While the FCA’s focus on vulnerable customers is longstanding (and underpinned by its statutory objective of consumer protection), the issue has come into sharper focus with the ongoing pandemic and its impact on household finances. The business plan puts consumer protection front and center.

At a high level, the plan signals a more aggressive and assertive approach to firms’ misconduct, with the regulator noting that it intends to create a more robust authorization gateway for new firms, ensure stronger oversight for newly authorized firms, and use innovative, data-driven approaches to prevent and stop misconduct (for example, social media monitoring to find and raise awareness about new types of investment scams).

In terms of its specific program of work, the regulator continues to consult on proposals for a new Consumer Duty, which would require firms in retail markets to ask themselves what outcome their customers should be able to expect from their products and services, and to act to enable rather than hinder those outcomes.

The proposed changes could, for example, require firms to facilitate consumers’ understanding of financial information given to them, actively anticipating where consumers may misunderstand and structuring information in a way that prevents exploitation of behavioral biases. In its consultation, the FCA raised the example of banks issuing communications that encouraged consumers to focus on the daily cost of an overdraft (which appeared small) rather than the significant cumulative cost of borrowing. In the regulator’s view, such communications were structured in a way that exploited consumers’ bias towards short-term thinking, preventing them from making a rational and fully informed decision. The FCA intends for the Consumer Duty to put an end to such practices, and it is clear that the regulator views the Duty as potentially a key pillar in its enforcement strategy going forward.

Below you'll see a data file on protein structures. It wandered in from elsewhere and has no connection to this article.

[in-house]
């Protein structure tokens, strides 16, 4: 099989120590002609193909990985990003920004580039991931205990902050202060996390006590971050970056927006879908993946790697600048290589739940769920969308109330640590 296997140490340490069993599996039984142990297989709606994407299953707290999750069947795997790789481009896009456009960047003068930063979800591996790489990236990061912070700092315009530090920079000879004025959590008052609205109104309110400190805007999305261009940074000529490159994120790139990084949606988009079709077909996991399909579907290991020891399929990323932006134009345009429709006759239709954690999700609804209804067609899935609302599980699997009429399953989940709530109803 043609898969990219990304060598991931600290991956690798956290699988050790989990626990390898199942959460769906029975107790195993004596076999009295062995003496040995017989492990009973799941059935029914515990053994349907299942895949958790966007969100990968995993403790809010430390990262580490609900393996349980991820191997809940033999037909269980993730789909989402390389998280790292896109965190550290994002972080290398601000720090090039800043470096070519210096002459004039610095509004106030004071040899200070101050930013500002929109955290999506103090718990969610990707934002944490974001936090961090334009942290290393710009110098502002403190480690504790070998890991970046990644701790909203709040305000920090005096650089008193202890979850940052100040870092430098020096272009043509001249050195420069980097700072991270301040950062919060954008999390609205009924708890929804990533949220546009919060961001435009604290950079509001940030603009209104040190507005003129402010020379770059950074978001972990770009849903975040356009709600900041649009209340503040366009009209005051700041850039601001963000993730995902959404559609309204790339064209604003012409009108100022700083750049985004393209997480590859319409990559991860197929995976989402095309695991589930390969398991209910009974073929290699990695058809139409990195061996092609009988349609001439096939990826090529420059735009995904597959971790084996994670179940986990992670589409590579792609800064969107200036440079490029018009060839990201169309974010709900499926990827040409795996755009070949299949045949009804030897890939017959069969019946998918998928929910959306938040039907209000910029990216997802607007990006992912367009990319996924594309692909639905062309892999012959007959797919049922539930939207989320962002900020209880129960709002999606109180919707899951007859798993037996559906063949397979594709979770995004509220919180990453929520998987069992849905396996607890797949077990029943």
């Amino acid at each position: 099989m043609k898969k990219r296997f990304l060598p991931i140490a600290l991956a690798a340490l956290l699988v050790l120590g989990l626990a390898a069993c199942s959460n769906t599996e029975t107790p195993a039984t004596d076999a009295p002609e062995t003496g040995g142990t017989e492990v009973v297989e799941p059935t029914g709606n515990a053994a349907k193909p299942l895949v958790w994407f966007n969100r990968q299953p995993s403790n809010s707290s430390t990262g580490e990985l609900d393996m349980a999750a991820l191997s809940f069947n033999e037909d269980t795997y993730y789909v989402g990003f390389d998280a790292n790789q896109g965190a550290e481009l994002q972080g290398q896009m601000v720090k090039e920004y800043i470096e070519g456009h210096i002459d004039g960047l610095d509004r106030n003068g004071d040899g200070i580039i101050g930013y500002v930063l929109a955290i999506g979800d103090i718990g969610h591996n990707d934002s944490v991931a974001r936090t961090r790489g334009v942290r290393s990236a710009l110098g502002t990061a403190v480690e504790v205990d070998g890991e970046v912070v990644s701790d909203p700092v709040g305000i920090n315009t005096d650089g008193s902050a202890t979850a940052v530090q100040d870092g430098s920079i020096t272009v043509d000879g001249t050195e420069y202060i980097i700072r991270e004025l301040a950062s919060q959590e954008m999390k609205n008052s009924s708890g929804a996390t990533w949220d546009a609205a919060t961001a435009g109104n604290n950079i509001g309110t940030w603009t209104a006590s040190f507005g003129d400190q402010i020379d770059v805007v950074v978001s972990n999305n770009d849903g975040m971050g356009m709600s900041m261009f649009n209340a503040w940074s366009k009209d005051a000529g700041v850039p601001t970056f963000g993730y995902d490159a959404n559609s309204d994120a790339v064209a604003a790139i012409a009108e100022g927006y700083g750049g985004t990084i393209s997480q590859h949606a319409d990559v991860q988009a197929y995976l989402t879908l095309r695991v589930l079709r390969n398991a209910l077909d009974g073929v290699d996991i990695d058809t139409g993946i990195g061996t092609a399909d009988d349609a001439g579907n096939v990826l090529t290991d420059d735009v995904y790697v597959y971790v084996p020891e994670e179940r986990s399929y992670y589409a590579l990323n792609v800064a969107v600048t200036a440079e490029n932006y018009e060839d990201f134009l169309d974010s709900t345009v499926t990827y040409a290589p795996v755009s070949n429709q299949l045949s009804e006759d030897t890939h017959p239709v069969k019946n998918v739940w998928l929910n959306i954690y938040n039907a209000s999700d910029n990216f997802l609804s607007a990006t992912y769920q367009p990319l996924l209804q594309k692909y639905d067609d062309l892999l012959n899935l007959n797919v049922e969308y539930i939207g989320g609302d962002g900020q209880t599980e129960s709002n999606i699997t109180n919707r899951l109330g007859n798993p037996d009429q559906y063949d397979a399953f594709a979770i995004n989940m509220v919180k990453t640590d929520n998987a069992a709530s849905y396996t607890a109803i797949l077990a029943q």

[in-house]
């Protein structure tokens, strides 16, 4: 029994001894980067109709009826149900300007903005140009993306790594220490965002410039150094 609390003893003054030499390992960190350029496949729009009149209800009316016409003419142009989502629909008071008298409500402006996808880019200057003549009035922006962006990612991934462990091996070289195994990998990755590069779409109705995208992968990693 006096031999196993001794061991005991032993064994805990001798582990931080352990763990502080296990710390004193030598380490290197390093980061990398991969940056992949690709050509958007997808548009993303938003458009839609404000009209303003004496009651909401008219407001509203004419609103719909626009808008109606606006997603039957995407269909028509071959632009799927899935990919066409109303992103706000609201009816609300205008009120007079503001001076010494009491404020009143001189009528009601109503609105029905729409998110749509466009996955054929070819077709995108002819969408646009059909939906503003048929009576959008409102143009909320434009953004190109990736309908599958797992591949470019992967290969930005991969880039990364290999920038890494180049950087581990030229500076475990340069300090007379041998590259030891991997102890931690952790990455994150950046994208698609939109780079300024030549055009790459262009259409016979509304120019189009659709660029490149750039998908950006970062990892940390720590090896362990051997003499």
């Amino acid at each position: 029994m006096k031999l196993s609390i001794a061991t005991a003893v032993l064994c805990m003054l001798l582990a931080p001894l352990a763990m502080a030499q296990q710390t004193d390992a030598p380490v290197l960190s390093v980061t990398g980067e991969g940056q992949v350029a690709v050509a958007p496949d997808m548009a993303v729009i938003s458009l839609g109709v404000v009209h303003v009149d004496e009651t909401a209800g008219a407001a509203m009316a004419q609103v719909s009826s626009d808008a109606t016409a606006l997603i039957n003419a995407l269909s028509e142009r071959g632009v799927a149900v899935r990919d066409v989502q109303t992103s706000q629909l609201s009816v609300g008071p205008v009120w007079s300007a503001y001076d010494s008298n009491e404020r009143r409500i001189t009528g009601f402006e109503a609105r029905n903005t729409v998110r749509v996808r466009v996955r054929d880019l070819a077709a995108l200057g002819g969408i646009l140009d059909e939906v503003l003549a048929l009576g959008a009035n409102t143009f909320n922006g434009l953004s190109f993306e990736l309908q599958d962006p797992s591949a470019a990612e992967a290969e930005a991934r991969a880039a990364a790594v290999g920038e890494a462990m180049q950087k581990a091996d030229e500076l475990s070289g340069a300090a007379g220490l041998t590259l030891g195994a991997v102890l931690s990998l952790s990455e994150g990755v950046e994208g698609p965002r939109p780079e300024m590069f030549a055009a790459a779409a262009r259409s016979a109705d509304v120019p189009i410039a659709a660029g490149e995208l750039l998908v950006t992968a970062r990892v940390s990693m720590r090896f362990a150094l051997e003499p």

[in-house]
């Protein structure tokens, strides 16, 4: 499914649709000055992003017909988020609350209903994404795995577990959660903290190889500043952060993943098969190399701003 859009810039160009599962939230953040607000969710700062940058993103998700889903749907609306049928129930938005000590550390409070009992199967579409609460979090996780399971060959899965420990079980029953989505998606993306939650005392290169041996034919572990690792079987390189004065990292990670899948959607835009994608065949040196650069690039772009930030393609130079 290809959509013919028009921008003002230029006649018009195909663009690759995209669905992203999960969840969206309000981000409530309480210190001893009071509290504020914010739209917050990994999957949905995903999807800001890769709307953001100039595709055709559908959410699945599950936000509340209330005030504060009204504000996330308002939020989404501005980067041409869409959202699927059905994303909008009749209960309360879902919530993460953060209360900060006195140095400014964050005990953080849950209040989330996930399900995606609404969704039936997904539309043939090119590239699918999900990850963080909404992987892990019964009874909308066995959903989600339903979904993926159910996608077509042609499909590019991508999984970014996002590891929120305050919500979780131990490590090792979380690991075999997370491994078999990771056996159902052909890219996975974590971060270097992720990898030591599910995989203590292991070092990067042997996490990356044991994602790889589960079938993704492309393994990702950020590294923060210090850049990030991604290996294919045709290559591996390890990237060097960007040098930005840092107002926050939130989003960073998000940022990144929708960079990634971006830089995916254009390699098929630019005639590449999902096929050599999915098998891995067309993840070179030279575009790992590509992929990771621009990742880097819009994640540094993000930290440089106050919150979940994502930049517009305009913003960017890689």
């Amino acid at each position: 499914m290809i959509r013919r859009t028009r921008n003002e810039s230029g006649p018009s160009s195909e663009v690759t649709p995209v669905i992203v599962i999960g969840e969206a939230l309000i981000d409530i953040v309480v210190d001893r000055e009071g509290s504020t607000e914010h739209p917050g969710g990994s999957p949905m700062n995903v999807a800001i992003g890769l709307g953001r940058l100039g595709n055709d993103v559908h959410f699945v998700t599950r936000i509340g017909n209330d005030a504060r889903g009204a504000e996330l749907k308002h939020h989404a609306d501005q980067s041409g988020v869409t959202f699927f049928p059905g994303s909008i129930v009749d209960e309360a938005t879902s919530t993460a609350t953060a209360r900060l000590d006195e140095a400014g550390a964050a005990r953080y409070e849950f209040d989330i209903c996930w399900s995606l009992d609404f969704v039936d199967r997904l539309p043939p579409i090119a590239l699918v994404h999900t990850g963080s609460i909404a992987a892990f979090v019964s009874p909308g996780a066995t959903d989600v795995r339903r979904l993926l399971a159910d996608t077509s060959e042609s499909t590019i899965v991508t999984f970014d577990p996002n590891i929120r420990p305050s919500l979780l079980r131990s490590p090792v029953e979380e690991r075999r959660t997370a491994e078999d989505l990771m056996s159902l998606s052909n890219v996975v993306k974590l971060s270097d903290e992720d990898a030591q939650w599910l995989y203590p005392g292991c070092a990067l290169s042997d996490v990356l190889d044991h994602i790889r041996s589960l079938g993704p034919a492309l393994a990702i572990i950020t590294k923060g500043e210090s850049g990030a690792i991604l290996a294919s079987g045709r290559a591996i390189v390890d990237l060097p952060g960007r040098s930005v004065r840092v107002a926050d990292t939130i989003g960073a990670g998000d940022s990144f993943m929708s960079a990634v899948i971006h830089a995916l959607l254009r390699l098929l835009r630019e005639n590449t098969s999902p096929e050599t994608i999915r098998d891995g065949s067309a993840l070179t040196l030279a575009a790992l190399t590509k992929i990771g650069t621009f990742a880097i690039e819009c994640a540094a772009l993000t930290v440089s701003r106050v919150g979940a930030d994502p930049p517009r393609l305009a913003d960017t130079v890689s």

The past year has seen a proliferation of regulatory guidelines and requirements relating to operational resilience and outsourcing. In March 2021, the FCA published its long-awaited operational resilience Policy Statement. It sets out several far-reaching requirements, including, for example, an emphasis on ‘impact tolerances’ (the maximum tolerable amount of disruption to an important business service), requiring the use of mapping exercises to prepare ‘impact tolerances’ for important business services, and the testing of such ‘impact tolerances’ through disruption scenarios.